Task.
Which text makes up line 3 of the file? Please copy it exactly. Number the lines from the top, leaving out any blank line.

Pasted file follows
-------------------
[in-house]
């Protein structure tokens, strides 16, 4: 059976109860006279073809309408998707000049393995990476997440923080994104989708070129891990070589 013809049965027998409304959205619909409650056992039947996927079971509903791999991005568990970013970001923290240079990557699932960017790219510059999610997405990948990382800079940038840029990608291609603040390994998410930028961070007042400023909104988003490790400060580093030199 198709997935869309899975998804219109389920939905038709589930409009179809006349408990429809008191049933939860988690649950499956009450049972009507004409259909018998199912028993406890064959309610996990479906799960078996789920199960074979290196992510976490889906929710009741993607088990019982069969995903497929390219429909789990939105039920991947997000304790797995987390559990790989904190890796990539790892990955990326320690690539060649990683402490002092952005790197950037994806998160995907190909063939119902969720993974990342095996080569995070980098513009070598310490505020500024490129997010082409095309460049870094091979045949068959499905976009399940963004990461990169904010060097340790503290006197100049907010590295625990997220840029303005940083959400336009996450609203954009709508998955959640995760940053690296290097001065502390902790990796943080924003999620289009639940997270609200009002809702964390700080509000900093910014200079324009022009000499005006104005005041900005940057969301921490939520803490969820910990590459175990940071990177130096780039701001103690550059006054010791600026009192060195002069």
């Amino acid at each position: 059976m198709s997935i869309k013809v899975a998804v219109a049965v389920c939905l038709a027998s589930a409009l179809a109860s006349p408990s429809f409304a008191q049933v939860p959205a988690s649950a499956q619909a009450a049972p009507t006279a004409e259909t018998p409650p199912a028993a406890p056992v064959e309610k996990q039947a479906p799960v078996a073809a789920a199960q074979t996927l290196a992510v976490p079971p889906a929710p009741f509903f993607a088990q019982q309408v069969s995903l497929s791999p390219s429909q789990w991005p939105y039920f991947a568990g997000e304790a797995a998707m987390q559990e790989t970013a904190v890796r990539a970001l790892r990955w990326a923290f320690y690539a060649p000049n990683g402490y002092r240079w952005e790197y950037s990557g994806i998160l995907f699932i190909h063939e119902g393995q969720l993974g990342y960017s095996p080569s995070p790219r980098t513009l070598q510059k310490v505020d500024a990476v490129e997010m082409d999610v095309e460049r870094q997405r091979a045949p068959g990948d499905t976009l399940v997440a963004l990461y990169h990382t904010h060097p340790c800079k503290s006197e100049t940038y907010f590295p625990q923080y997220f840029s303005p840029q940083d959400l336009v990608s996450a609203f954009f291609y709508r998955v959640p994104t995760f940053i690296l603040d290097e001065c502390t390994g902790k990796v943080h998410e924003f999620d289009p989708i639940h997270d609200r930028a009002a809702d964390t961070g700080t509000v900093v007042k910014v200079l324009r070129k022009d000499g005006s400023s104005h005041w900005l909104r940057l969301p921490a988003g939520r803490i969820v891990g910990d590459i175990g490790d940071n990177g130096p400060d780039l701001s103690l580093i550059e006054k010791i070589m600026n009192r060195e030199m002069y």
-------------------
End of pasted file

């Amino acid at each position: 059976m198709s997935i869309k013809v899975a998804v219109a049965v389920c939905l038709a027998s589930a409009l179809a109860s006349p408990s429809f409304a008191q049933v939860p959205a988690s649950a499956q619909a009450a049972p009507t006279a004409e259909t018998p409650p199912a028993a406890p056992v064959e309610k996990q039947a479906p799960v078996a073809a789920a199960q074979t996927l290196a992510v976490p079971p889906a929710p009741f509903f993607a088990q019982q309408v069969s995903l497929s791999p390219s429909q789990w991005p939105y039920f991947a568990g997000e304790a797995a998707m987390q559990e790989t970013a904190v890796r990539a970001l790892r990955w990326a923290f320690y690539a060649p000049n990683g402490y002092r240079w952005e790197y950037s990557g994806i998160l995907f699932i190909h063939e119902g393995q969720l993974g990342y960017s095996p080569s995070p790219r980098t513009l070598q510059k310490v505020d500024a990476v490129e997010m082409d999610v095309e460049r870094q997405r091979a045949p068959g990948d499905t976009l399940v997440a963004l990461y990169h990382t904010h060097p340790c800079k503290s006197e100049t940038y907010f590295p625990q923080y997220f840029s303005p840029q940083d959400l336009v990608s996450a609203f954009f291609y709508r998955v959640p994104t995760f940053i690296l603040d290097e001065c502390t390994g902790k990796v943080h998410e924003f999620d289009p989708i639940h997270d609200r930028a009002a809702d964390t961070g700080t509000v900093v007042k910014v200079l324009r070129k022009d000499g005006s400023s104005h005041w900005l909104r940057l969301p921490a988003g939520r803490i969820v891990g910990d590459i175990g490790d940071n990177g130096p400060d780039l701001s103690l580093i550059e006054k010791i070589m600026n009192r060195e030199m002069y």